The Sound and Fury desk is mighty dusty. If the boss walked in and saw this, he would not be happy. Let's see if we can spruce things up a bit.
Our return to form is another of our favorites: a write-up of an ASL campaign game. And this time it's for the long-awaited follow up to the best ASL CG of all time (and the only one that really works in my opinion): Red Barricades.
(Valor of the Guards? Give me a break! The Barricades is where real men cut their teeth.)
My joy at finally receiving this module can only be hinted at with words. Escapism! Obsessive organization! Calculating! Recalculating! The agony! The ecstasy! And so, immediately upon receiving the module and lacking an opponent, I set to work creating Russian defenses in anticipation of eventually finding one.
But when I arrived at CGII, the Hubertus campaign I was flummoxed. When I set up the perimeter and looked at the respective OBs I determined that the Russians have no chance to win this game. I'm convinced this is an error on the part of MMP.
(If there are political sensibilities around criticizing MMP publicly, I'm blithely unaware of them. This is just what I see, regarding the game.)
|Sorry, Ivan. There's just no way...|
When I create a defensive set up for a CG, I try first to determine the most vital points of defense. A look at the RO map instantly reveals that the northeast edge of the board is crucial for the Reds. Their reinforcement groups must enter on or between hexes JJ0 and JJ16 unless these hexes are no longer under Russian control, in which case the Russians may enter on the southern board edge. This makes the approaches to these hexes vital for the Russians. A shrewd German player will extend his perimeter 4 or 5 hexes short of the board edge, then in subsequent CG days, set up a devastating kill zone into which all Russian reinforcements must enter.
|German Day 1 perimeter goal. Reds must not let this happen!|
So, clearly, the Russian must avoid this situation at all costs. But when you look at the starting perimeter, the Germans are already three-quarters of the way across the map. Indeed, the Russians have been driven from all the factories except for the Martin Ovens in the middle of the board, which is surrounded on 3 sides. In fact, the Germans already have two toeholds toward the eastern edge of the Ovens in hexes X23 and V23. How many resources is a wise Russian player going to dedicate to defending that foregone conclusion?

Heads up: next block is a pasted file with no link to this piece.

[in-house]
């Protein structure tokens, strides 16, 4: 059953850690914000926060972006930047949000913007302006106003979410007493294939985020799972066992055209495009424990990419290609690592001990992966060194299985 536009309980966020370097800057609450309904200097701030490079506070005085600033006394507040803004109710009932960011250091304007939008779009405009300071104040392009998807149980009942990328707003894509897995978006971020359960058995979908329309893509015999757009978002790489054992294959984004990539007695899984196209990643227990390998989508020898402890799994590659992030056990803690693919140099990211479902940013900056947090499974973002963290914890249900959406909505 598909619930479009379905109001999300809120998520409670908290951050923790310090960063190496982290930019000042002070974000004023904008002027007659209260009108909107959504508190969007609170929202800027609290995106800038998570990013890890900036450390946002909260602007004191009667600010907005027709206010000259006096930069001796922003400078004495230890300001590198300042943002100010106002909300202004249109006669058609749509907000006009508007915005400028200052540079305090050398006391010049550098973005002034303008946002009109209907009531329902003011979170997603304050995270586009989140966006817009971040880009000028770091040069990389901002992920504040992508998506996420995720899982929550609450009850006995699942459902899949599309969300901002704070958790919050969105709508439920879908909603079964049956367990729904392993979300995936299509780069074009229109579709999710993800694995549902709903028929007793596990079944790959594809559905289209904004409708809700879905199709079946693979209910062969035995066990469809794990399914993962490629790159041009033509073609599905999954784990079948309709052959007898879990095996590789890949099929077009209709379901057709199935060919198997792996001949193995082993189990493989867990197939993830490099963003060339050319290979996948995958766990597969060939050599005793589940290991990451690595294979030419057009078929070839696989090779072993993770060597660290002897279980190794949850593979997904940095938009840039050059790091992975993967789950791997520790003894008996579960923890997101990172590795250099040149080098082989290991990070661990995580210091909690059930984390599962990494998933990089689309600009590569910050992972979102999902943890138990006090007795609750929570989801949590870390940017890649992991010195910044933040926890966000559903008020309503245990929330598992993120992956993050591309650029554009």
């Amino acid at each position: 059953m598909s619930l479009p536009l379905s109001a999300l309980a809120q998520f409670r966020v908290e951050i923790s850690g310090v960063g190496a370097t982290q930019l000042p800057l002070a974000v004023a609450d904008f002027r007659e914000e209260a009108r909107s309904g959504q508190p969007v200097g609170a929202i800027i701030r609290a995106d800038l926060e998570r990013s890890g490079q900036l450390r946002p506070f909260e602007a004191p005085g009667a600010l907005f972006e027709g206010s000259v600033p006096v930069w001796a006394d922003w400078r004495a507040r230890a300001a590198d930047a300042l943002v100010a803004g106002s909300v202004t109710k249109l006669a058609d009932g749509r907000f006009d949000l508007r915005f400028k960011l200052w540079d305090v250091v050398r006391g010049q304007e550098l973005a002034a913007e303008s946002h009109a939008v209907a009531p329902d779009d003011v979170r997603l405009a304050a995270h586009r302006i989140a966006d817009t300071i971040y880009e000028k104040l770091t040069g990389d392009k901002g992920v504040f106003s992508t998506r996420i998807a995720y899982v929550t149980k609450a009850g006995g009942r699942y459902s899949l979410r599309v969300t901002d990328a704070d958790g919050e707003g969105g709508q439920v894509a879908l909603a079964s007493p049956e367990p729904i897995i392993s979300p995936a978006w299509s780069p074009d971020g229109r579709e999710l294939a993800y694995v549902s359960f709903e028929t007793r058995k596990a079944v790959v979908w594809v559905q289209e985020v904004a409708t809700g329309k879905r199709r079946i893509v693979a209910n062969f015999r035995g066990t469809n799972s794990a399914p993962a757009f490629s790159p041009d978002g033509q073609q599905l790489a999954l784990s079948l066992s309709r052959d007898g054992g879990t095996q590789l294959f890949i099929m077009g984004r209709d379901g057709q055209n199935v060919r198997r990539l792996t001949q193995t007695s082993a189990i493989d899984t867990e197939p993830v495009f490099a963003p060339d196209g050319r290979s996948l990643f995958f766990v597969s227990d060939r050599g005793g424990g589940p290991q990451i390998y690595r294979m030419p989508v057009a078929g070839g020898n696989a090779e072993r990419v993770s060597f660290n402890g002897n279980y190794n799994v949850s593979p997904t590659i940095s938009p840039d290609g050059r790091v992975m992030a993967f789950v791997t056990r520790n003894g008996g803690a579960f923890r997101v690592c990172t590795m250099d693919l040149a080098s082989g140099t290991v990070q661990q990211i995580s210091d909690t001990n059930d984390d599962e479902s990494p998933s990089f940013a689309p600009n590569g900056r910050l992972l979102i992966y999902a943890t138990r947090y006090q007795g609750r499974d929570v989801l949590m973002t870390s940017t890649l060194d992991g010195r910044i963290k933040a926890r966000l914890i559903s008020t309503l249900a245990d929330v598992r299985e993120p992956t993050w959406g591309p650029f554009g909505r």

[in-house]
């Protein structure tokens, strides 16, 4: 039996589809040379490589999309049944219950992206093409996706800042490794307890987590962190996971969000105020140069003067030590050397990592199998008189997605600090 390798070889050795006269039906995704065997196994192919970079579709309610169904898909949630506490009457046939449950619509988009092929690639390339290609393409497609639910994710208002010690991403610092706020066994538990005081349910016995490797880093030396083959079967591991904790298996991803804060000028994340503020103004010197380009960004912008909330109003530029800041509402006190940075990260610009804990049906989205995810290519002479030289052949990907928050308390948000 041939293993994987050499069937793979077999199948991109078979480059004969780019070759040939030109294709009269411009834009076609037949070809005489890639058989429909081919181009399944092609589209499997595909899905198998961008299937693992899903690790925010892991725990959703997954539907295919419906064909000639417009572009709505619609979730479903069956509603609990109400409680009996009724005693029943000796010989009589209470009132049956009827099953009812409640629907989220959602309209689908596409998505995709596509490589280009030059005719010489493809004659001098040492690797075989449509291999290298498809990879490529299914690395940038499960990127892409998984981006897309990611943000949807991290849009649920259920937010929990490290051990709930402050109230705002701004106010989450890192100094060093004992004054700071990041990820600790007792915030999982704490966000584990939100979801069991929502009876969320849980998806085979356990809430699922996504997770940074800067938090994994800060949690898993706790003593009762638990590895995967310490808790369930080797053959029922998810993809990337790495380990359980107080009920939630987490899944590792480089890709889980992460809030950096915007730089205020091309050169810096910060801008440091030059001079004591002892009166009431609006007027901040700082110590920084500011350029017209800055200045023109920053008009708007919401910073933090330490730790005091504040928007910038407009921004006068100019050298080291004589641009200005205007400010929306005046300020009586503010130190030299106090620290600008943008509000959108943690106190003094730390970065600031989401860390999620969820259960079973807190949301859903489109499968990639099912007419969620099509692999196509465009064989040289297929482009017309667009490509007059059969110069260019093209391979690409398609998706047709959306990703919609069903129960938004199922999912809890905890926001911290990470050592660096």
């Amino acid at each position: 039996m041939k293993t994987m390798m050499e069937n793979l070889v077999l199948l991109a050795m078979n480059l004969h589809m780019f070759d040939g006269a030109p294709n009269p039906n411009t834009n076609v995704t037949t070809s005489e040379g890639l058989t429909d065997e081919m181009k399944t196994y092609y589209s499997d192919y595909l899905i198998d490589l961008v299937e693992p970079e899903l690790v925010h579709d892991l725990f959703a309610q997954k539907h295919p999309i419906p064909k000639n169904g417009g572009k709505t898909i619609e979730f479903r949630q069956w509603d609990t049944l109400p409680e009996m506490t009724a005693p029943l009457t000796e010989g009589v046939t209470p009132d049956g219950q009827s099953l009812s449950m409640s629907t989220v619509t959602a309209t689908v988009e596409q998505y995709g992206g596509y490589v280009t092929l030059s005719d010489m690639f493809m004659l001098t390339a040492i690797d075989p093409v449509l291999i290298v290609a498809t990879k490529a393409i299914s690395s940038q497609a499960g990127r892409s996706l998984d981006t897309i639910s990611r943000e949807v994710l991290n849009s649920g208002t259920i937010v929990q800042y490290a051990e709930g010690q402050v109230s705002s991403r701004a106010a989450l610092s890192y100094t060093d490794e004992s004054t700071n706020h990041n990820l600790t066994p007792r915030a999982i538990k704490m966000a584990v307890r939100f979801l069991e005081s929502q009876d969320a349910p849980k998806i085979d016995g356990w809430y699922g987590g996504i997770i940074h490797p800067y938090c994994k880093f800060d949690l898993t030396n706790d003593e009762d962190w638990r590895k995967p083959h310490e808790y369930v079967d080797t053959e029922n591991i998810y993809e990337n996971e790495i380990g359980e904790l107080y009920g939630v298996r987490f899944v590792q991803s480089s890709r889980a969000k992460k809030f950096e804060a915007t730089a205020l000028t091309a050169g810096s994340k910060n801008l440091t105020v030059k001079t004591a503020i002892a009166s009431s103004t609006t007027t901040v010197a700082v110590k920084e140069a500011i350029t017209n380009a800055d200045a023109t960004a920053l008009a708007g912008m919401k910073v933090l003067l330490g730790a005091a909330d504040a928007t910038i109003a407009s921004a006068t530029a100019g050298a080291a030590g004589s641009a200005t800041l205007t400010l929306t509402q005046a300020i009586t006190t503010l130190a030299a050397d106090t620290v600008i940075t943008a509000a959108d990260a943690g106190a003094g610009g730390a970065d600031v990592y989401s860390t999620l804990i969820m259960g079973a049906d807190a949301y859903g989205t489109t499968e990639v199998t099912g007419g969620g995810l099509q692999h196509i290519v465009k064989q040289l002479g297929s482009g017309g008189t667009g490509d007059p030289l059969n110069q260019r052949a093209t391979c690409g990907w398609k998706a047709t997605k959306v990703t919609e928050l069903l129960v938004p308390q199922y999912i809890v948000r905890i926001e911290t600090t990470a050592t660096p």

|Oh, hell no!|
The Russians are given 3 elite companies, a heavy weapons platoon, some AT and ART pieces, 85 FPP, and 12 CPP.
The Germans are given 3 elite companies, 4 rifle companies, an infantry battery, a platoon of STGIII smoke-layers, and 17CPP.
That, my friends, is a wipeout.
Consider this German strategy for Day One.
Considering the manpower advantage the German is given to start the game (7 coy to 3 coy), I wouldn't bother purchasing infantry. My purchases would be thus:
150mm OBA w/pre-reg = 7 CPP
80mm OBA w/pre-reg = 3 CPP
HW Platoon = 6 CPP
Total CPP: 16, save 1 CPP for the next day.
Push to set up the perimeter for Day Two.
The German player should recognize the importance of the JJ0-16 hexes to the overall CG immediately. Therefore, the spearhead of this awesome OB should be aimed directly at it.
Containment and attrition
Everywhere else on the map, it's about containment and attrition. I've got 4 rifle companies that will surround any Russian pockets, advance to contact, and then maintain position. The key is to keep the Russians from expanding the perimeter in the south. Not that it matters all that much. That infantry battery will start pounding away at building GG23 to soften thing up for the next day.
On Day 2, the Rifle companies will man the perimeter in the northeast, to shoot up Russian RGs as they enter, while the Pioneers and Sturm companies will begin reducing Russian pockets in the now-isolated factories.
|Contain, don't attack|
This is a pretty general description of a German plan, but it's as obvious as the nose on your face.
And, hey, if you think I'm wrong, go ahead, Ivan! Set up your Elite SMG company, and your 2 Guards Rifle companies, your HW platoon, your 85 FPP, and your 12 CPP and see if you can stop me.
Some folks claim that this is an intentional disadvantage placed on the Russians to simulate the desperate situation they faced historically during Hubertus.
Well, that's as may be, but in terms of a competitive game, as printed this is not worth playing.
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